In businesses that are driven by a combination of loyalty and prestige, marketing must combine long-term and short-term perspectives to create a “meritage” of loyalty and expansion marketing (“meritage” is a wine that is less than 75 percent of any particular grape variety). While this approach may fly in the face of traditional marketing customs, it is required for success.  In wine terms, the goal is to create a blend that has a strong first taste and a softer, lasting finish.

In effect, the marketing of scarce commodities such as cult wines is similar to the process of making those wines:

Customer Analysis and Targeting

Wine: In winemaking, the vineyard samples their grapes during the harvest season to determine the optimal picking time. The goal is to select grapes that have concentrated flavor and the right amount of ripeness to make the base for great wine. Different grapes will be harvested at different times, based on the variety and their location in the fields.

Marketing: Marketers, as part of a customer analysis effort, mine through their purchase and attitudinal data in order to determine the relative value of different customer segments. That value is composed of financial metrics, such as purchase frequency and amount, as well as relational and demographic metrics, such as share of wallet and location. Different customers will be contacted at different times in different ways based on their performance on those variables. The goal, as in wine, is to target a group of customers that will produce a profitable and sustainable business.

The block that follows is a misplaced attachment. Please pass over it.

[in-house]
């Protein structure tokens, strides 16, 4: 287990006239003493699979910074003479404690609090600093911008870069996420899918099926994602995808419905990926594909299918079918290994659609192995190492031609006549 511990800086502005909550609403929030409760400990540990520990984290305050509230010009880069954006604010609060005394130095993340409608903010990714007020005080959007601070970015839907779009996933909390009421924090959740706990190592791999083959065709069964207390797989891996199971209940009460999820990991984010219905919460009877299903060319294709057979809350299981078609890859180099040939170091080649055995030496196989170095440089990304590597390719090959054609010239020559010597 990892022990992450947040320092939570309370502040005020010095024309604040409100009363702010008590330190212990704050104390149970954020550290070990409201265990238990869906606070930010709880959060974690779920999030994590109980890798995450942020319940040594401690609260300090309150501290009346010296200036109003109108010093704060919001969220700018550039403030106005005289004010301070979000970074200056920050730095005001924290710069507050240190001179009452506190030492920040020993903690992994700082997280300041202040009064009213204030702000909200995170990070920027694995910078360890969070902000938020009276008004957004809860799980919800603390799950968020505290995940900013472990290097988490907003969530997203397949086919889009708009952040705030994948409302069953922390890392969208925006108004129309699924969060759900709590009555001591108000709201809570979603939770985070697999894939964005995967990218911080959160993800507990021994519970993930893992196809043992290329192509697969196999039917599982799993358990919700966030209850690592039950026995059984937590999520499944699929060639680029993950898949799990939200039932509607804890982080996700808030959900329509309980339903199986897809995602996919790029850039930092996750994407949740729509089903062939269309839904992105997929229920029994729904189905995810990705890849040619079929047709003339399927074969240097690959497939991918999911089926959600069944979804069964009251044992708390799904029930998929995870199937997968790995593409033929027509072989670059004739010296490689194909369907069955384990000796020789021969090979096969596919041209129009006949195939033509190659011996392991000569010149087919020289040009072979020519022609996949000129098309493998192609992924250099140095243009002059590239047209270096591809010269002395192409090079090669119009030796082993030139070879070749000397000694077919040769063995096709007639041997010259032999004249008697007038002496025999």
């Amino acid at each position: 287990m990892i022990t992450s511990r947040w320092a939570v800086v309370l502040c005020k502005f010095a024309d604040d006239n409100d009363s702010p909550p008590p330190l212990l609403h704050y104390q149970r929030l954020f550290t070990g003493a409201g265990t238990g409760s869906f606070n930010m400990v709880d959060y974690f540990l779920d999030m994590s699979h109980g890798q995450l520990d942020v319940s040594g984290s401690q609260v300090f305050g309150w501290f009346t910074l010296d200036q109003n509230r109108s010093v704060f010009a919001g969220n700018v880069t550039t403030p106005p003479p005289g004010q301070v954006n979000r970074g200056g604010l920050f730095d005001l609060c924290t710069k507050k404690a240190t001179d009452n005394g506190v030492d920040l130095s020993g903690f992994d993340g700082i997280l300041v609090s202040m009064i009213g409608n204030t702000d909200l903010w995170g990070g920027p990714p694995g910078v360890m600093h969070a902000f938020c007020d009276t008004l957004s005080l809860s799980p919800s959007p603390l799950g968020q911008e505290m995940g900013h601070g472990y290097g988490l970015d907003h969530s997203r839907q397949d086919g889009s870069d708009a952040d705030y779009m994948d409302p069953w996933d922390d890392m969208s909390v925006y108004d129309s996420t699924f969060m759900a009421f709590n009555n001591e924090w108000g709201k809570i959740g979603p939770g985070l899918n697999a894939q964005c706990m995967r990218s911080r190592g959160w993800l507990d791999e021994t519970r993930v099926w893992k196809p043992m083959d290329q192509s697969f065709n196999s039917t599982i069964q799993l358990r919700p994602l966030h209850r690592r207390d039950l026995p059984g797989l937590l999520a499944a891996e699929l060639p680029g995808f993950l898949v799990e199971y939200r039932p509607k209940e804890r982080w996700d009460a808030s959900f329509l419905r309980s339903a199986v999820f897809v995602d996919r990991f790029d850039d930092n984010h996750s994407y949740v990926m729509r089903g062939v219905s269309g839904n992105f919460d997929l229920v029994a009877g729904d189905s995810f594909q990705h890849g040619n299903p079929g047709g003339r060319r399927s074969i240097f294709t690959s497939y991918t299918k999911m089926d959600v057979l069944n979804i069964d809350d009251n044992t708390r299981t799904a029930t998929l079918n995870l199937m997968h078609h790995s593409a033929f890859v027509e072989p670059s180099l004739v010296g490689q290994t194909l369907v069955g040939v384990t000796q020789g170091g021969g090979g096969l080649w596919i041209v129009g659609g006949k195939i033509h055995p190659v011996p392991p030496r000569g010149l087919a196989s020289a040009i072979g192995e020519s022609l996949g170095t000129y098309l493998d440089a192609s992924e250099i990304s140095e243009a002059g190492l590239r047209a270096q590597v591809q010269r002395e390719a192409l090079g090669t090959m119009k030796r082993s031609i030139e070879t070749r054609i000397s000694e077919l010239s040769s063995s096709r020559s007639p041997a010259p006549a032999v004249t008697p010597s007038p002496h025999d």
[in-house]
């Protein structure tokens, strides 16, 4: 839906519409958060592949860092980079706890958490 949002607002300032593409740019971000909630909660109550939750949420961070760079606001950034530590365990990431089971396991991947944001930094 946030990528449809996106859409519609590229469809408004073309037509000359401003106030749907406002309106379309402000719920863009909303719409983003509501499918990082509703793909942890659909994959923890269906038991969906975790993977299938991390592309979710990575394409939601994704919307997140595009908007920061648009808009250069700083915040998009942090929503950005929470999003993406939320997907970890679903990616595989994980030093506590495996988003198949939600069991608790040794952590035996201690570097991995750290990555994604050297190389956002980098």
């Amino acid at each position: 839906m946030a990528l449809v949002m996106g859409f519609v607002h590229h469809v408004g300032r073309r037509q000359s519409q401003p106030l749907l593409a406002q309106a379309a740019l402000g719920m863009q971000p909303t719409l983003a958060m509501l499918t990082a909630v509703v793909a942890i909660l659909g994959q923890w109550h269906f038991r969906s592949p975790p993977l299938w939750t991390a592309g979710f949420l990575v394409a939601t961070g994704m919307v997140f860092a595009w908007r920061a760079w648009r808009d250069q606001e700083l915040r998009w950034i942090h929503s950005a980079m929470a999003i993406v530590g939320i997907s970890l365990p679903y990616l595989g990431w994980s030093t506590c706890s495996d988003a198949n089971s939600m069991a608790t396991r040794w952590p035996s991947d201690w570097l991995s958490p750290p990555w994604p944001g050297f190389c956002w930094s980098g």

Developing Strategies to Maximize Value

Wine: In the second step, the grape juice is extracted and stored in French Oak casks for anywhere from six months to three years or more. Over that time, the wine is rotated and sampled to determine readiness for blending and bottling. Then the different varietals are blended to create the actual wine that will be sold at market.

Marketing: From a customer perspective, the “extracting” or “crushing” analogy needs softening. Rather, as wine is rotated and sampled to determine readiness, marketers rotate communications and offers to gauge response and to refine their estimates of customer value. Then the different customer segments are “blended” to make a superior result. Given limited marketing resources, marketers always have to make tradeoff decisions, between different segments to target and between short-term profit and longer-term customer relationship development. Determining the appropriate mix is where art meets science.

Program Development and Execution